Buffalo Public Schools opposes narrowing the hours the 15 mph speed limit around 10 schools would be enforced.
The Common Council's proposed amendment to the program would establish enforcement of the 15 mph speed limit around 10 schools from 7:30 to 9:30 a.m. and from 2:30 to 4:30 p.m. only, eliminating the midday enforcement hours. The speed limit would be 30 mph outside those four hours.
"The law is clear: Speed zone cameras are to operate on school days during school hours," said Will Keresztes, BPS' chief of intergovernmental affairs, planning and community engagement.
More than 20 people spoke during a public meeting Tuesday about the new school zone camera speed enforcement system.
The current hours of enforcement – one hour before the start of school, one hour after the close of school and during the school day and student activities – were set by New York State law specifically for Buffalo, but the city can limit the hours of enforcement during arrival and dismissal times, officials said.
Other speakers were in favor of the change. Some suggested using traffic-slowing measures like speed bumps and lane narrowing instead of cameras. Many said the speed limit should be raised to at least 20 mph.
"I think (15 mph is) scary because when you're driving doing 30, and all of a sudden you look up at a sign saying 15 and you slam on your brakes. To me it's just unsafe," said Rhonda Lee, who lives on Bissell Street near a school.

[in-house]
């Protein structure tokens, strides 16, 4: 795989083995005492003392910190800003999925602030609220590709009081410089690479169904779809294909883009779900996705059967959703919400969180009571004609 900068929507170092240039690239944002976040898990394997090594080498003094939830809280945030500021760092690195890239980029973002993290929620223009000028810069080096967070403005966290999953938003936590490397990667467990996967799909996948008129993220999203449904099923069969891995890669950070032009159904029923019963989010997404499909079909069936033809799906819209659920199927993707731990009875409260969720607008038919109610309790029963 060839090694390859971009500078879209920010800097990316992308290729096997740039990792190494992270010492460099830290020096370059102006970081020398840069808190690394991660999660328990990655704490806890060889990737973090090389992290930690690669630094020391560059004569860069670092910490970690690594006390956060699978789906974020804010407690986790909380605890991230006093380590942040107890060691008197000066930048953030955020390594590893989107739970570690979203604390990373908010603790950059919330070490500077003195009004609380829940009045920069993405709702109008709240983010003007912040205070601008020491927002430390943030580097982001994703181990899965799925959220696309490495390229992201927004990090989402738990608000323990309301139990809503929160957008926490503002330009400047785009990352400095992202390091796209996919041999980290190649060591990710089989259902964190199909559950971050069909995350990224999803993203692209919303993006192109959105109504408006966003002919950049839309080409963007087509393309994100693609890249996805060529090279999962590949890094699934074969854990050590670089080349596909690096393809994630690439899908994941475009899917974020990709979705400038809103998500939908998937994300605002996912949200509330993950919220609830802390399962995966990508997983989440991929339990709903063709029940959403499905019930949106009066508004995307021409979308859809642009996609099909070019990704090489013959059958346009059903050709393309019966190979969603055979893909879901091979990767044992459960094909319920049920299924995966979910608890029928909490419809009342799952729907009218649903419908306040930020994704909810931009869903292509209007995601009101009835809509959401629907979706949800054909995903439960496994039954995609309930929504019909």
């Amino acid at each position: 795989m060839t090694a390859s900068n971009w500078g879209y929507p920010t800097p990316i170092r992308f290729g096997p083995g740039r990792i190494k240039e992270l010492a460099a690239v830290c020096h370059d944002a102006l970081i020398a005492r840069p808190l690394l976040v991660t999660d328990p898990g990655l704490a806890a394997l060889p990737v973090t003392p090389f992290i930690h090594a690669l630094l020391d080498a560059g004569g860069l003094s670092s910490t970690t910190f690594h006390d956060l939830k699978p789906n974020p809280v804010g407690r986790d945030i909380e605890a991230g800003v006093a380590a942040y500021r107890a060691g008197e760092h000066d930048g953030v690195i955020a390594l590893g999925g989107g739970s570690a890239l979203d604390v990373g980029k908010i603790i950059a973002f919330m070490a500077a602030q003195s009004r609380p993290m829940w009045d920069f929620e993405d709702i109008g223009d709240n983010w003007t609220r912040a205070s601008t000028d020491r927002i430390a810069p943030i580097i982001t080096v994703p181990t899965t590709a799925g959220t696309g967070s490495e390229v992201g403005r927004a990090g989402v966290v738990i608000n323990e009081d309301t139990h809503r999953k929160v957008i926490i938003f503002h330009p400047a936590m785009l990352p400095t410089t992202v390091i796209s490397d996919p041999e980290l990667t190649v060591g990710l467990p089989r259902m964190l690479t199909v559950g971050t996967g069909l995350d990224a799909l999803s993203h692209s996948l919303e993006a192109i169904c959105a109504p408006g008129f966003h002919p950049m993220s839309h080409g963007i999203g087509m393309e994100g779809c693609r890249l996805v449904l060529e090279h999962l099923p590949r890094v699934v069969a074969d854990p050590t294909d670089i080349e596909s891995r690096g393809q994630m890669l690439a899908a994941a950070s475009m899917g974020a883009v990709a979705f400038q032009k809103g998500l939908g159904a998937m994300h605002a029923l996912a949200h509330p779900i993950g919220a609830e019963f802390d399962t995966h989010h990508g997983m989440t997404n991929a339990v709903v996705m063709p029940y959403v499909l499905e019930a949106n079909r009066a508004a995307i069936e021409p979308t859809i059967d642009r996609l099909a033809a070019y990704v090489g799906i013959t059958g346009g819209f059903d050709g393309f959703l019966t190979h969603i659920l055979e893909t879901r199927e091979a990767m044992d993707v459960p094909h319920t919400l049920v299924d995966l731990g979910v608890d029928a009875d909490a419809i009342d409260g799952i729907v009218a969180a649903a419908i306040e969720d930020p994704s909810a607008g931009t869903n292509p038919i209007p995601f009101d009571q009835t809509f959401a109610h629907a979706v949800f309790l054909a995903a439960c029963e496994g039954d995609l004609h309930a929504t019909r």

The Council set the 15 mph speed limit last year. But Council President Darius G. Pridgen said he will bring forth a resolution soon re-establishing the speed limit to 20 mph.
Mayor Byron W. Brown announced Monday that the first set of flashing lights – or beacons – will go live at Wednesday on Delaware Avenue at Canisius High School and on Jefferson Avenue at the Stanley Makowski Early Childhood Center. The beacons will flash only during the time the school speed zone limits are in effect. Drivers near the two schools who are captured on camera traveling at least 26 mph while the beacons are flashing will receive a $50 violation notice.
Speeders caught on cameras at the other eight schools in the program will not be given citations until the beacons are up and running at the sites.
Of that $50 violation, $36 goes to the city and $14 to the camera company, which also handles the collections, said Parking Commissioner Kevin Helfer.
Even with the cameras, police can issue tickets with fines and points – as set by state law – for traveling at 16 mph or more in the speed zones.
The school speed zone enforcement system started Jan. 6, when motorists caught on camera traveling 26 mph or more were issued warnings without fines. The grace period ended Feb. 6, but the city decided to install flashing lights – or beacons – to provide an additional warning to drivers approaching a 15 mph school zone.
About 89,000 warnings were issued during the two-month grace period. About half of the drivers traveling at 26 mph or more were not city residents, Helfer said.
Last month, vehicles in compliance with traveling less than 26 mph during school hours was at 82%, up from 34% the month before.